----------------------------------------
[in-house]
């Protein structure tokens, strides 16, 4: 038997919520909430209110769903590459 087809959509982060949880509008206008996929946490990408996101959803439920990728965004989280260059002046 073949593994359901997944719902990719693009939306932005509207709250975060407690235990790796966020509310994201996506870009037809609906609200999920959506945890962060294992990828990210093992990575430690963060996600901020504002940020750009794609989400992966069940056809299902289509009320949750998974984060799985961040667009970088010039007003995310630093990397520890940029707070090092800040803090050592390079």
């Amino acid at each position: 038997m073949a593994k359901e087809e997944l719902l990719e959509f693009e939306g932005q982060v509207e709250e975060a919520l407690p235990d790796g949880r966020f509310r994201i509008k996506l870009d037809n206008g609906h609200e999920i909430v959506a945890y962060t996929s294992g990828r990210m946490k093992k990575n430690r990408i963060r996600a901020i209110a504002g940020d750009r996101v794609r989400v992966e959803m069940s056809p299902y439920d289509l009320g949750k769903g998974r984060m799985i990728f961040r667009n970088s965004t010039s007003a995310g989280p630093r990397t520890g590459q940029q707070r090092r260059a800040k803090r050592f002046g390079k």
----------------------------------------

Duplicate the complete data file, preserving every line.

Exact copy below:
[in-house]
């Protein structure tokens, strides 16, 4: 038997919520909430209110769903590459 087809959509982060949880509008206008996929946490990408996101959803439920990728965004989280260059002046 073949593994359901997944719902990719693009939306932005509207709250975060407690235990790796966020509310994201996506870009037809609906609200999920959506945890962060294992990828990210093992990575430690963060996600901020504002940020750009794609989400992966069940056809299902289509009320949750998974984060799985961040667009970088010039007003995310630093990397520890940029707070090092800040803090050592390079």
């Amino acid at each position: 038997m073949a593994k359901e087809e997944l719902l990719e959509f693009e939306g932005q982060v509207e709250e975060a919520l407690p235990d790796g949880r966020f509310r994201i509008k996506l870009d037809n206008g609906h609200e999920i909430v959506a945890y962060t996929s294992g990828r990210m946490k093992k990575n430690r990408i963060r996600a901020i209110a504002g940020d750009r996101v794609r989400v992966e959803m069940s056809p299902y439920d289509l009320g949750k769903g998974r984060m799985i990728f961040r667009n970088s965004t010039s007003a995310g989280p630093r990397t520890g590459q940029q707070r090092r260059a800040k803090r050592f002046g390079k």